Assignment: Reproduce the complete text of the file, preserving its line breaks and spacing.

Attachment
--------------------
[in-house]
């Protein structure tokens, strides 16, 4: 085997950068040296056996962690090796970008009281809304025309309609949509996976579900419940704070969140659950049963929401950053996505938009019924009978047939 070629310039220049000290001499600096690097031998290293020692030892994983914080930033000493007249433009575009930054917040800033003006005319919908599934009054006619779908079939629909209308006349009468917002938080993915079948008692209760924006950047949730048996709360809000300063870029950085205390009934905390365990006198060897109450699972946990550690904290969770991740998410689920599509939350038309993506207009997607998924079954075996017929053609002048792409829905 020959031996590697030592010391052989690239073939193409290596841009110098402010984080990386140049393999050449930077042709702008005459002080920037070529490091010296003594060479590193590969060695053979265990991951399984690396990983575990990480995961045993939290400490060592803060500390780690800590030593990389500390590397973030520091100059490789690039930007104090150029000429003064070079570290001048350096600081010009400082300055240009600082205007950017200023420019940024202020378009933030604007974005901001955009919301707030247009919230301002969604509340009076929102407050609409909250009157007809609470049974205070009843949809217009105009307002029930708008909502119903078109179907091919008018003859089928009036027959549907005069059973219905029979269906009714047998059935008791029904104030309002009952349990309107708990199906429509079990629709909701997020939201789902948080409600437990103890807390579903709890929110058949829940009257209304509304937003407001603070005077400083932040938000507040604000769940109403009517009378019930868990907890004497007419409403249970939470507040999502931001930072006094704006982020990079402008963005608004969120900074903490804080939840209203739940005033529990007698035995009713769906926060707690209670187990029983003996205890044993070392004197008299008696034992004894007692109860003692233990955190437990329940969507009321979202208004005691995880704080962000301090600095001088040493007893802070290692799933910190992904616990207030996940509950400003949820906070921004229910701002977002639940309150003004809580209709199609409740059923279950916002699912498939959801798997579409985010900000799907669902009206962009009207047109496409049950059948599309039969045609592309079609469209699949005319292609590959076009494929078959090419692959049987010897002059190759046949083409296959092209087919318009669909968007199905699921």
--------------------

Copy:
[in-house]
């Protein structure tokens, strides 16, 4: 085997950068040296056996962690090796970008009281809304025309309609949509996976579900419940704070969140659950049963929401950053996505938009019924009978047939 070629310039220049000290001499600096690097031998290293020692030892994983914080930033000493007249433009575009930054917040800033003006005319919908599934009054006619779908079939629909209308006349009468917002938080993915079948008692209760924006950047949730048996709360809000300063870029950085205390009934905390365990006198060897109450699972946990550690904290969770991740998410689920599509939350038309993506207009997607998924079954075996017929053609002048792409829905 020959031996590697030592010391052989690239073939193409290596841009110098402010984080990386140049393999050449930077042709702008005459002080920037070529490091010296003594060479590193590969060695053979265990991951399984690396990983575990990480995961045993939290400490060592803060500390780690800590030593990389500390590397973030520091100059490789690039930007104090150029000429003064070079570290001048350096600081010009400082300055240009600082205007950017200023420019940024202020378009933030604007974005901001955009919301707030247009919230301002969604509340009076929102407050609409909250009157007809609470049974205070009843949809217009105009307002029930708008909502119903078109179907091919008018003859089928009036027959549907005069059973219905029979269906009714047998059935008791029904104030309002009952349990309107708990199906429509079990629709909701997020939201789902948080409600437990103890807390579903709890929110058949829940009257209304509304937003407001603070005077400083932040938000507040604000769940109403009517009378019930868990907890004497007419409403249970939470507040999502931001930072006094704006982020990079402008963005608004969120900074903490804080939840209203739940005033529990007698035995009713769906926060707690209670187990029983003996205890044993070392004197008299008696034992004894007692109860003692233990955190437990329940969507009321979202208004005691995880704080962000301090600095001088040493007893802070290692799933910190992904616990207030996940509950400003949820906070921004229910701002977002639940309150003004809580209709199609409740059923279950916002699912498939959801798997579409985010900000799907669902009206962009009207047109496409049950059948599309039969045609592309079609469209699949005319292609590959076009494929078959090419692959049987010897002059190759046949083409296959092209087919318009669909968007199905699921």